Understanding Human Behavior
Understanding Human Behavior
It’s a challenge to tease out the relationships between behavioral influences. Take smoking, for example. Smokers often say they smoke to steady their mood. Until a few years ago, however, researchers could not verify whether this stabilization actually occurred because their statistical methods could not model variances. Methods existed for measuring averages in mood — whether someone felt generally happy or generally sad — but not its vacillation.
That is, a method to trace mood volatility did not exist until a University of Illinois at Chicago researcher developed a statistical method to address this question in a longitudinal study of smoking patterns among adolescents. That researcher, Donald Hedeker, professor of biostatistics in the UIC School of Public Health, recently developed software that will allow data analysts and social scientists to use his methodology.
Hedeker’s new program, named MIXREGLS and written in Fortran, is the location scale model of a methodological software package he created in the 1990s.
The free program is available at http://bit.ly/mixregls. The program file is bundled with a manual that illustrates two examples, the data sets for those examples and their syntax files. A paper describing the program and the examples, now in press at the Journal of Statistical Software, is also included.
With Robin Mermelstein, IHRP director and principal investigator of the longitudinal study that required the method, and another colleague, he first described the model supported by this new software in 2008 in the journal Biometrics.
The longitudinal study included ecological momentary assessment of 461 teens who used handheld computers to complete 30 or more surveys over a week, four times over two years. Each survey provided 30 to 40 observations about each teen’s mood, activity, behaviors and social interaction — a rich source of data with which to examine the relationship between mood and smoking.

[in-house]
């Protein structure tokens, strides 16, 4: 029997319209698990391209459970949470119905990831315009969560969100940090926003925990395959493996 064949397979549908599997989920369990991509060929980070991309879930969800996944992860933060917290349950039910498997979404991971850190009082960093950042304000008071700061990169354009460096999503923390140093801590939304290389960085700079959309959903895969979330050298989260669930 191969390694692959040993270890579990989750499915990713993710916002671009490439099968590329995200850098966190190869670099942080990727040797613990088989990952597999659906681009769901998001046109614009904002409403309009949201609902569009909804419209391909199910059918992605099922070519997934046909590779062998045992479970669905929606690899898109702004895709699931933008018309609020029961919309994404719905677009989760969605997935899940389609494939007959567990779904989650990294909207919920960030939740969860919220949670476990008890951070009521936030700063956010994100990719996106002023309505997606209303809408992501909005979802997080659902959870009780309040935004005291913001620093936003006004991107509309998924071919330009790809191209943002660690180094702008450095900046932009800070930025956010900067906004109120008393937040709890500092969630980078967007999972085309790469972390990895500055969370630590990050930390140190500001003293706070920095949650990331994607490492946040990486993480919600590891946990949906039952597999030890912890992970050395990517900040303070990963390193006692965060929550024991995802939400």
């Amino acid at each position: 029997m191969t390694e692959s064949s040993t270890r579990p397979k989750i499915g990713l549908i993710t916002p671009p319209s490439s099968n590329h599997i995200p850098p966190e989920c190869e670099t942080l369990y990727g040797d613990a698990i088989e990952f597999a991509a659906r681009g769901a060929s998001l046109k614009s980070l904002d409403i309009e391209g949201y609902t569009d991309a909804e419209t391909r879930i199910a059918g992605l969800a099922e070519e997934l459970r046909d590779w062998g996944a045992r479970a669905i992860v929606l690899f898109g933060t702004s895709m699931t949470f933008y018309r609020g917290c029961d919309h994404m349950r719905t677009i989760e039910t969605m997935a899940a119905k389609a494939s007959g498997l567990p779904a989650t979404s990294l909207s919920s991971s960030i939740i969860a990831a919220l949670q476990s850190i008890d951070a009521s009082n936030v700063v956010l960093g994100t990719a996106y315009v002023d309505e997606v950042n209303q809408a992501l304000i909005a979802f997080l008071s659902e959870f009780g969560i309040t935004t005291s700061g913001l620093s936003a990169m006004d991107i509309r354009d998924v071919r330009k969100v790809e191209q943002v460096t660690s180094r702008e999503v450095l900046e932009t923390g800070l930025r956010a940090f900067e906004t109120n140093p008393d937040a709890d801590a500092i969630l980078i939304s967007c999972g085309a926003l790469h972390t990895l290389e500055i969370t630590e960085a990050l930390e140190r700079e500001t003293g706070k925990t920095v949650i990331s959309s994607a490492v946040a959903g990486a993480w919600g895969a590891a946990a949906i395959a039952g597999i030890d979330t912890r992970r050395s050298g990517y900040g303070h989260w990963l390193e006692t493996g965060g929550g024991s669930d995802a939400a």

“We asked, is it the case that as a person increases their level of smoking, their mood variance diminishes, gets more level?” he explained. “That’s exactly what we find in analyzing our data. This kind of methodology allows us to do that, whereas more standard statistical methods don’t have that capability.”
They reported their initial findings using this new method in the February 2009 issue of Addiction, concluding: “Following smoking, adolescents experienced higher positive affect and lower negative affect than they did at random, non-smoking times. Our analyses also indicated an increased consistency of subjective mood responses as smoking experience increased and a diminishing of mood change.”
In the journal Statistics in Medicine, published online in March 2012, they describedfurther how covariates influence mood variances and extended the statistical model “by adding a subject-level random effect to the within-subject variance specification.”
Hedeker, who is a member of the IHRP Methodology Research Core, has spent much of his career making statistical tools more accessible to data analysts and researchers.
He said, “In statistics, if you develop a methodology but don’t provide a way for people to use it, well…” He shrugged. “No one uses it.”
Hedeker developed the software program at the UIC Institute for Health Research and Policy with support by the National Cancer Institute of the National Institutes of Health (grant no. R21CA140696).
He directs the Center for Biostatistical Development in the Division of Epidemiology and Statistics in the UIC School of Public Health.